On the Rock

What follows is a speech delivered by Governor and Vice President-elect Calvin Coolidge at the exercises on the 300th anniversary of the landing of the Pilgrims at Plymouth, Massachusetts, December 21, 1920. Thanks go to Coolidge scholar Jerry Wallace for sharing the text of this speech.

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Mayflower commemorative stamp, 2020, designed by Greg Breeding from beautiful artwork by Greg Harlin. The Photo credit: UPI.com and the U.S. Postal Service.

Three centuries ago to-day the pilgrims of the Mayflower made final landing at Plymouth Rock. They came not merely from the shores of the old world. it will be in vain to search among recorded maps and history for their origin. They sailed up out of the infinite.

There was among them small trace of the vanities of life. They came undecked with orders of nobility. They were not children of fortune but of tribulation. Persecution, not preference, brought them hither; but it was a persecution in which they found a stern satisfaction. They cared little for titles; still less for the goods of this earth; but for an idea they would die. Measured by the standards of men of their time, they were the humble of the earth. Measured by later accomplishments, they were the mighty. In appearance weak and persecuted they came—rejected, despised—an insignificant band; in reality strong and independent, a mighty host of whom the world was not worthy, destined to free mankind. No captain ever led his forces to such a conquest. Oblivious to rank, yet men trace to them their lineage as to a royal house.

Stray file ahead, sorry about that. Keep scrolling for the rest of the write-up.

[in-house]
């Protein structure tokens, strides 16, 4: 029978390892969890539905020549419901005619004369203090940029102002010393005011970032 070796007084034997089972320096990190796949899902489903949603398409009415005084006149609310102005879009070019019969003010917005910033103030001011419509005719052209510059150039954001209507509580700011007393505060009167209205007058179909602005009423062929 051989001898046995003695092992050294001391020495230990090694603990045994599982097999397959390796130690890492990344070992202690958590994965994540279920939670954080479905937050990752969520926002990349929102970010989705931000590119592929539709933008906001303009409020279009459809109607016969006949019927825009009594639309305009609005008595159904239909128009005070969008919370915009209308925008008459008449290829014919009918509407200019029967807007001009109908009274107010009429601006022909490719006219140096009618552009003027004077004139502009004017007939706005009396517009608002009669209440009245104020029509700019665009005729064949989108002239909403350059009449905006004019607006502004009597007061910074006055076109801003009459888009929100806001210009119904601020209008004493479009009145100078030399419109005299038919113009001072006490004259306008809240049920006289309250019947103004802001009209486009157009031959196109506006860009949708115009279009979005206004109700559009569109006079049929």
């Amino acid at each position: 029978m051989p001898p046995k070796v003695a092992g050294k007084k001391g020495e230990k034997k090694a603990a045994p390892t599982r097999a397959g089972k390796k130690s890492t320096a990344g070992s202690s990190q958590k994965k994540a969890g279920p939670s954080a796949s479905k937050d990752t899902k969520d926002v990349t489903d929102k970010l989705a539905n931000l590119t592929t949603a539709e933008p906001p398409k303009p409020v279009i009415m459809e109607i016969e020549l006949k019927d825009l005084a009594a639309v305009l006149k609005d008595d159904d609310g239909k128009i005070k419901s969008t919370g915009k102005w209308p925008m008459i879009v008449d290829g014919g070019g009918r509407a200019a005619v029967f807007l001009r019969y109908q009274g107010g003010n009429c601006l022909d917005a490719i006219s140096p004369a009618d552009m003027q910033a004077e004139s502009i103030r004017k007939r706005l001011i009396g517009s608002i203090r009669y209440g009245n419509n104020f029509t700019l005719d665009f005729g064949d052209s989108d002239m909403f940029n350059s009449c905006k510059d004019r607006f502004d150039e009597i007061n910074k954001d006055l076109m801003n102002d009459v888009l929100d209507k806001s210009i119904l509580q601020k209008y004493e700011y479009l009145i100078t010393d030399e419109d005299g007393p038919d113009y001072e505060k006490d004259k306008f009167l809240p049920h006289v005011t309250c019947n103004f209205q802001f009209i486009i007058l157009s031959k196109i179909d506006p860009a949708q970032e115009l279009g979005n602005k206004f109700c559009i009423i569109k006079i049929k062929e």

Forces not ruled by man had laid their unwilling course. As they landed, a sentinel of Providence, humbler, nearer to nature than themselves, welcomed them in their own tongue. They came seeking only an abiding-place on earth, “but lifted up their eyes to heaven, their dearest country,” says Governor Bradford, “where God hath prepared for them a city.” On that abiding faith has been reared an empire, magnificent beyond their dreams of Paradise.

Amid the solitude they set up hearthstone and altar; the home and the church. With arms in their hands they wrung from the soil their bread. With arms they gathered in the congregation to worship Almighty God. But they were armed, that in peace they might seek divine guidance in righteousness; not that they might prevail by force, but that they might do right though they perished.

What an increase, material and spiritual, three hundred years has brought that little company is known to all the earth. No like body ever cast so great an influence on human history. Civilization has made of their landing-place a shrine. Unto the Commonwealth of Massachusetts has been intrusted the keeping of that shrine. To her has come the precious heritage. It will be kept as it was created, or it will perish, not with an earthly pride but with a heavenly vision.

Plymouth Rock does not mark a beginning or an end. It marks a revelation of that which is without beginning and without end—a purpose, shining through eternity with a resplendent light, undimmed even by the imperfections of men; and a response, an answering purpose, from those who, oblivious, disdainful of all else, sailed hither seeking only for an avenue for the immortal soul.

— Calvin Coolidge, Governor of the Commonwealth of Massachusetts